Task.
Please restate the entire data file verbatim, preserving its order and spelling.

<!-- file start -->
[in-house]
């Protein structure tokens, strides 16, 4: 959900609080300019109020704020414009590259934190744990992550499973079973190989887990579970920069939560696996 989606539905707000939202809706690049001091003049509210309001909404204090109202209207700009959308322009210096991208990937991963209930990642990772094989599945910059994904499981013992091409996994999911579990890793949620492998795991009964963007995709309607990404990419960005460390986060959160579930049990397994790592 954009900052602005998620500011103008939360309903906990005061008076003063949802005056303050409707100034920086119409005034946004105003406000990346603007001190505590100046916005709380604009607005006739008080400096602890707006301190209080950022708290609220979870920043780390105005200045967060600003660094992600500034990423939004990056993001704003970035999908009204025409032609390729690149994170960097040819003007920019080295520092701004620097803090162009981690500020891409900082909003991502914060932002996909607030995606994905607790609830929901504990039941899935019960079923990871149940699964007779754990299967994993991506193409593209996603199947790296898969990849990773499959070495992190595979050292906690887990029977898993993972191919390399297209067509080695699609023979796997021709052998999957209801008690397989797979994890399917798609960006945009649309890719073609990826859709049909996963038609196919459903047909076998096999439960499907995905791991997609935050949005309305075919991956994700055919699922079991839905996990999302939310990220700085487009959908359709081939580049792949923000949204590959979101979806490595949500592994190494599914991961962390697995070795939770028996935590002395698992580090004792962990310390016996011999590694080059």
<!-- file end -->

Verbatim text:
[in-house]
């Protein structure tokens, strides 16, 4: 959900609080300019109020704020414009590259934190744990992550499973079973190989887990579970920069939560696996 989606539905707000939202809706690049001091003049509210309001909404204090109202209207700009959308322009210096991208990937991963209930990642990772094989599945910059994904499981013992091409996994999911579990890793949620492998795991009964963007995709309607990404990419960005460390986060959160579930049990397994790592 954009900052602005998620500011103008939360309903906990005061008076003063949802005056303050409707100034920086119409005034946004105003406000990346603007001190505590100046916005709380604009607005006739008080400096602890707006301190209080950022708290609220979870920043780390105005200045967060600003660094992600500034990423939004990056993001704003970035999908009204025409032609390729690149994170960097040819003007920019080295520092701004620097803090162009981690500020891409900082909003991502914060932002996909607030995606994905607790609830929901504990039941899935019960079923990871149940699964007779754990299967994993991506193409593209996603199947790296898969990849990773499959070495992190595979050292906690887990029977898993993972191919390399297209067509080695699609023979796997021709052998999957209801008690397989797979994890399917798609960006945009649309890719073609990826859709049909996963038609196919459903047909076998096999439960499907995905791991997609935050949005309305075919991956994700055919699922079991839905996990999302939310990220700085487009959908359709081939580049792949923000949204590959979101979806490595949500592994190494599914991961962390697995070795939770028996935590002395698992580090004792962990310390016996011999590694080059």